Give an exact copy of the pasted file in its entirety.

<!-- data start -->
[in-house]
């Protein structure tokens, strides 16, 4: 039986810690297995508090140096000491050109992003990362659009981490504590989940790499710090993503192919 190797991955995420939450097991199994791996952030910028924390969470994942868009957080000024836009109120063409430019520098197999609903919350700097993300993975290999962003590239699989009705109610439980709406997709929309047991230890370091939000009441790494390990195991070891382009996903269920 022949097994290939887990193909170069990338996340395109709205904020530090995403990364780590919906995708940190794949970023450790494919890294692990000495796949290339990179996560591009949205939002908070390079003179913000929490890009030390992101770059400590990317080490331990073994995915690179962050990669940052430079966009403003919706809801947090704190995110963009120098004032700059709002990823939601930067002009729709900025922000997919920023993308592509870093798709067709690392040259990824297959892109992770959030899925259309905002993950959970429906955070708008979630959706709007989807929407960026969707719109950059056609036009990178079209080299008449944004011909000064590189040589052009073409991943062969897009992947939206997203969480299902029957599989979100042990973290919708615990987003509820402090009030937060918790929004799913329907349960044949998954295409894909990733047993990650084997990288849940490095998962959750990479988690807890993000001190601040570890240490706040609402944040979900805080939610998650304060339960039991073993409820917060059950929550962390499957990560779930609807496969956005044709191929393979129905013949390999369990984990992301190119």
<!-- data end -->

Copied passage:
[in-house]
């Protein structure tokens, strides 16, 4: 039986810690297995508090140096000491050109992003990362659009981490504590989940790499710090993503192919 190797991955995420939450097991199994791996952030910028924390969470994942868009957080000024836009109120063409430019520098197999609903919350700097993300993975290999962003590239699989009705109610439980709406997709929309047991230890370091939000009441790494390990195991070891382009996903269920 022949097994290939887990193909170069990338996340395109709205904020530090995403990364780590919906995708940190794949970023450790494919890294692990000495796949290339990179996560591009949205939002908070390079003179913000929490890009030390992101770059400590990317080490331990073994995915690179962050990669940052430079966009403003919706809801947090704190995110963009120098004032700059709002990823939601930067002009729709900025922000997919920023993308592509870093798709067709690392040259990824297959892109992770959030899925259309905002993950959970429906955070708008979630959706709007989807929407960026969707719109950059056609036009990178079209080299008449944004011909000064590189040589052009073409991943062969897009992947939206997203969480299902029957599989979100042990973290919708615990987003509820402090009030937060918790929004799913329907349960044949998954295409894909990733047993990650084997990288849940490095998962959750990479988690807890993000001190601040570890240490706040609402944040979900805080939610998650304060339960039991073993409820917060059950929550962390499957990560779930609807496969956005044709191929393979129905013949390999369990984990992301190119």